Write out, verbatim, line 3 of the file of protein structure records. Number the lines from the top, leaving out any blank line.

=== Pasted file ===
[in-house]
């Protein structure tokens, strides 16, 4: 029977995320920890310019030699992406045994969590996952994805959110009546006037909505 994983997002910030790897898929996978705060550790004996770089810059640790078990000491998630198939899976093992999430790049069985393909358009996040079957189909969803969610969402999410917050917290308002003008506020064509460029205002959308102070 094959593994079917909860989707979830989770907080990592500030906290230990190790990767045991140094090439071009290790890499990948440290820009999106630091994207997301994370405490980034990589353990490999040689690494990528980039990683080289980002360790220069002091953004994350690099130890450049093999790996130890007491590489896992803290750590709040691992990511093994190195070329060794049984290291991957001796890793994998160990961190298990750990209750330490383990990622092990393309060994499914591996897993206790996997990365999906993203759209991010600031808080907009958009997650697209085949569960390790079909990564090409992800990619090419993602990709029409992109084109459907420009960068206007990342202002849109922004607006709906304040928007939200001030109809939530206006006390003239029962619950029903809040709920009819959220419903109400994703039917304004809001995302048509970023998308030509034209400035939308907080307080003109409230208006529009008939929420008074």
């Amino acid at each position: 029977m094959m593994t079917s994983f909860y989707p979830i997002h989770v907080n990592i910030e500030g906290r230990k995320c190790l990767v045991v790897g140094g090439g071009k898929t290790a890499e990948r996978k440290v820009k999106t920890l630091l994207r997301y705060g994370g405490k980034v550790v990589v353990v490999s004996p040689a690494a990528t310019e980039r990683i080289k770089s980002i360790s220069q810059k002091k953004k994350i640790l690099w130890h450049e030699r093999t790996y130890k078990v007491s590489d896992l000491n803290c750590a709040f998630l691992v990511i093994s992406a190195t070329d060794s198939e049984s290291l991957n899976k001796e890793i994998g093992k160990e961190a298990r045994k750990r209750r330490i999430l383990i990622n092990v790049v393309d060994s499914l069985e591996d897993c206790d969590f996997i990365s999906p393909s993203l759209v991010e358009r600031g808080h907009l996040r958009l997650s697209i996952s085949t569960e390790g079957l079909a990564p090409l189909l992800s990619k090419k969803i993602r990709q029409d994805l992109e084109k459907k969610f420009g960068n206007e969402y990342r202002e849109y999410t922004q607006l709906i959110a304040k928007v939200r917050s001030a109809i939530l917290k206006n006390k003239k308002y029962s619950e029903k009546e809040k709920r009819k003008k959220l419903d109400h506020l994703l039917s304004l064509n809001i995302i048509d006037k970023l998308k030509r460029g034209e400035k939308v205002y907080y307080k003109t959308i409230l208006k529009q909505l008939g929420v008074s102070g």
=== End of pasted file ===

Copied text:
């Amino acid at each position: 029977m094959m593994t079917s994983f909860y989707p979830i997002h989770v907080n990592i910030e500030g906290r230990k995320c190790l990767v045991v790897g140094g090439g071009k898929t290790a890499e990948r996978k440290v820009k999106t920890l630091l994207r997301y705060g994370g405490k980034v550790v990589v353990v490999s004996p040689a690494a990528t310019e980039r990683i080289k770089s980002i360790s220069q810059k002091k953004k994350i640790l690099w130890h450049e030699r093999t790996y130890k078990v007491s590489d896992l000491n803290c750590a709040f998630l691992v990511i093994s992406a190195t070329d060794s198939e049984s290291l991957n899976k001796e890793i994998g093992k160990e961190a298990r045994k750990r209750r330490i999430l383990i990622n092990v790049v393309d060994s499914l069985e591996d897993c206790d969590f996997i990365s999906p393909s993203l759209v991010e358009r600031g808080h907009l996040r958009l997650s697209i996952s085949t569960e390790g079957l079909a990564p090409l189909l992800s990619k090419k969803i993602r990709q029409d994805l992109e084109k459907k969610f420009g960068n206007e969402y990342r202002e849109y999410t922004q607006l709906i959110a304040k928007v939200r917050s001030a109809i939530l917290k206006n006390k003239k308002y029962s619950e029903k009546e809040k709920r009819k003008k959220l419903d109400h506020l994703l039917s304004l064509n809001i995302i048509d006037k970023l998308k030509r460029g034209e400035k939308v205002y907080y307080k003109t959308i409230l208006k529009q909505l008939g929420v008074s102070g």